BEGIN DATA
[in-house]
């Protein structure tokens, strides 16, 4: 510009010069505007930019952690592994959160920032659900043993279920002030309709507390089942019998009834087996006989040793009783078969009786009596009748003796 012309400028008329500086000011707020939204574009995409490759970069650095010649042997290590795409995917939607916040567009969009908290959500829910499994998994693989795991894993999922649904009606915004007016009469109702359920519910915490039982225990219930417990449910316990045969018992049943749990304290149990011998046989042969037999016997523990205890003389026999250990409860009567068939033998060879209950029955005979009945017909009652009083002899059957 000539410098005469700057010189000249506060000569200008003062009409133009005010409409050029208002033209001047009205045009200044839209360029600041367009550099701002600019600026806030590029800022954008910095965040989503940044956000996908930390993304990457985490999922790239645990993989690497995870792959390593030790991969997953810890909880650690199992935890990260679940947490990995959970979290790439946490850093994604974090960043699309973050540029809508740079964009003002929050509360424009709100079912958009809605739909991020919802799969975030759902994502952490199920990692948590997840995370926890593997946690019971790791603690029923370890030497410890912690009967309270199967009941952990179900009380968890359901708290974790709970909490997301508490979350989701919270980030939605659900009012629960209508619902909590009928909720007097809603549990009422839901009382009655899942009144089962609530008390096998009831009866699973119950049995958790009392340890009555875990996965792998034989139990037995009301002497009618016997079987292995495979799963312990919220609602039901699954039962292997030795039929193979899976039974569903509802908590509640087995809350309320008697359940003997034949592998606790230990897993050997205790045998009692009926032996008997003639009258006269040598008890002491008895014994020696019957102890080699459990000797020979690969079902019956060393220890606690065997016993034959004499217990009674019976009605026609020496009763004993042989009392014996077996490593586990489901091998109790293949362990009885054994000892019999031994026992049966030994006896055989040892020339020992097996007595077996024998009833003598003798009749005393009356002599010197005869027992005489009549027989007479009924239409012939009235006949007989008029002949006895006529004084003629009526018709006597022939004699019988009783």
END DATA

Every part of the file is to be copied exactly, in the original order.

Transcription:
[in-house]
């Protein structure tokens, strides 16, 4: 510009010069505007930019952690592994959160920032659900043993279920002030309709507390089942019998009834087996006989040793009783078969009786009596009748003796 012309400028008329500086000011707020939204574009995409490759970069650095010649042997290590795409995917939607916040567009969009908290959500829910499994998994693989795991894993999922649904009606915004007016009469109702359920519910915490039982225990219930417990449910316990045969018992049943749990304290149990011998046989042969037999016997523990205890003389026999250990409860009567068939033998060879209950029955005979009945017909009652009083002899059957 000539410098005469700057010189000249506060000569200008003062009409133009005010409409050029208002033209001047009205045009200044839209360029600041367009550099701002600019600026806030590029800022954008910095965040989503940044956000996908930390993304990457985490999922790239645990993989690497995870792959390593030790991969997953810890909880650690199992935890990260679940947490990995959970979290790439946490850093994604974090960043699309973050540029809508740079964009003002929050509360424009709100079912958009809605739909991020919802799969975030759902994502952490199920990692948590997840995370926890593997946690019971790791603690029923370890030497410890912690009967309270199967009941952990179900009380968890359901708290974790709970909490997301508490979350989701919270980030939605659900009012629960209508619902909590009928909720007097809603549990009422839901009382009655899942009144089962609530008390096998009831009866699973119950049995958790009392340890009555875990996965792998034989139990037995009301002497009618016997079987292995495979799963312990919220609602039901699954039962292997030795039929193979899976039974569903509802908590509640087995809350309320008697359940003997034949592998606790230990897993050997205790045998009692009926032996008997003639009258006269040598008890002491008895014994020696019957102890080699459990000797020979690969079902019956060393220890606690065997016993034959004499217990009674019976009605026609020496009763004993042989009392014996077996490593586990489901091998109790293949362990009885054994000892019999031994026992049966030994006896055989040892020339020992097996007595077996024998009833003598003798009749005393009356002599010197005869027992005489009549027989007479009924239409012939009235006949007989008029002949006895006529004084003629009526018709006597022939004699019988009783």